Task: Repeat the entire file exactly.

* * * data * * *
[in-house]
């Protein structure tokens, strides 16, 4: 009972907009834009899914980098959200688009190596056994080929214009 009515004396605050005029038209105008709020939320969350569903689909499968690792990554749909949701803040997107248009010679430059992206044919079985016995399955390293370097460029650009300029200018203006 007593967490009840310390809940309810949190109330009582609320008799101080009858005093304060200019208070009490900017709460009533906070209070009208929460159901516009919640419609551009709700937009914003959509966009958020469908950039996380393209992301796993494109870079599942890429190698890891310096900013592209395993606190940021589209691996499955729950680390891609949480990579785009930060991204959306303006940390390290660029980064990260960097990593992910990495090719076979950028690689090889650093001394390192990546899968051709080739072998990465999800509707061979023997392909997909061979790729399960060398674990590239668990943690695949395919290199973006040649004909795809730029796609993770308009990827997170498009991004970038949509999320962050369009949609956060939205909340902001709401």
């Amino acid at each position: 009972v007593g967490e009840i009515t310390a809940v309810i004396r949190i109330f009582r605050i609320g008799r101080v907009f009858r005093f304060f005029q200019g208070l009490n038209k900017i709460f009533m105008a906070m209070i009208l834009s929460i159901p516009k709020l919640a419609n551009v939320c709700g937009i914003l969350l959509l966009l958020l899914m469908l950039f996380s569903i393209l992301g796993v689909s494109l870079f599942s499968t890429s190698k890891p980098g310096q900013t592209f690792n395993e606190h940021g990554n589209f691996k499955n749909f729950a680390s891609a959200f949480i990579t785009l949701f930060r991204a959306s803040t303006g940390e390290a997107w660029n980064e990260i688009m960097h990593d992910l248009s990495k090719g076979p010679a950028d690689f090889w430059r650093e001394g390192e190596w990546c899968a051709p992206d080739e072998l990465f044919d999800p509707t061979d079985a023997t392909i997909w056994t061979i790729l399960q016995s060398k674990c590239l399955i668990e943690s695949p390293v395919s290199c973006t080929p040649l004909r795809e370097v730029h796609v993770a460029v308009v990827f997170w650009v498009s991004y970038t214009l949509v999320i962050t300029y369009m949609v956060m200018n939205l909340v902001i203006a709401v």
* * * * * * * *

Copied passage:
[in-house]
């Protein structure tokens, strides 16, 4: 009972907009834009899914980098959200688009190596056994080929214009 009515004396605050005029038209105008709020939320969350569903689909499968690792990554749909949701803040997107248009010679430059992206044919079985016995399955390293370097460029650009300029200018203006 007593967490009840310390809940309810949190109330009582609320008799101080009858005093304060200019208070009490900017709460009533906070209070009208929460159901516009919640419609551009709700937009914003959509966009958020469908950039996380393209992301796993494109870079599942890429190698890891310096900013592209395993606190940021589209691996499955729950680390891609949480990579785009930060991204959306303006940390390290660029980064990260960097990593992910990495090719076979950028690689090889650093001394390192990546899968051709080739072998990465999800509707061979023997392909997909061979790729399960060398674990590239668990943690695949395919290199973006040649004909795809730029796609993770308009990827997170498009991004970038949509999320962050369009949609956060939205909340902001709401």
């Amino acid at each position: 009972v007593g967490e009840i009515t310390a809940v309810i004396r949190i109330f009582r605050i609320g008799r101080v907009f009858r005093f304060f005029q200019g208070l009490n038209k900017i709460f009533m105008a906070m209070i009208l834009s929460i159901p516009k709020l919640a419609n551009v939320c709700g937009i914003l969350l959509l966009l958020l899914m469908l950039f996380s569903i393209l992301g796993v689909s494109l870079f599942s499968t890429s190698k890891p980098g310096q900013t592209f690792n395993e606190h940021g990554n589209f691996k499955n749909f729950a680390s891609a959200f949480i990579t785009l949701f930060r991204a959306s803040t303006g940390e390290a997107w660029n980064e990260i688009m960097h990593d992910l248009s990495k090719g076979p010679a950028d690689f090889w430059r650093e001394g390192e190596w990546c899968a051709p992206d080739e072998l990465f044919d999800p509707t061979d079985a023997t392909i997909w056994t061979i790729l399960q016995s060398k674990c590239l399955i668990e943690s695949p390293v395919s290199c973006t080929p040649l004909r795809e370097v730029h796609v993770a460029v308009v990827f997170w650009v498009s991004y970038t214009l949509v999320i962050t300029y369009m949609v956060m200018n939205l909340v902001i203006a709401v």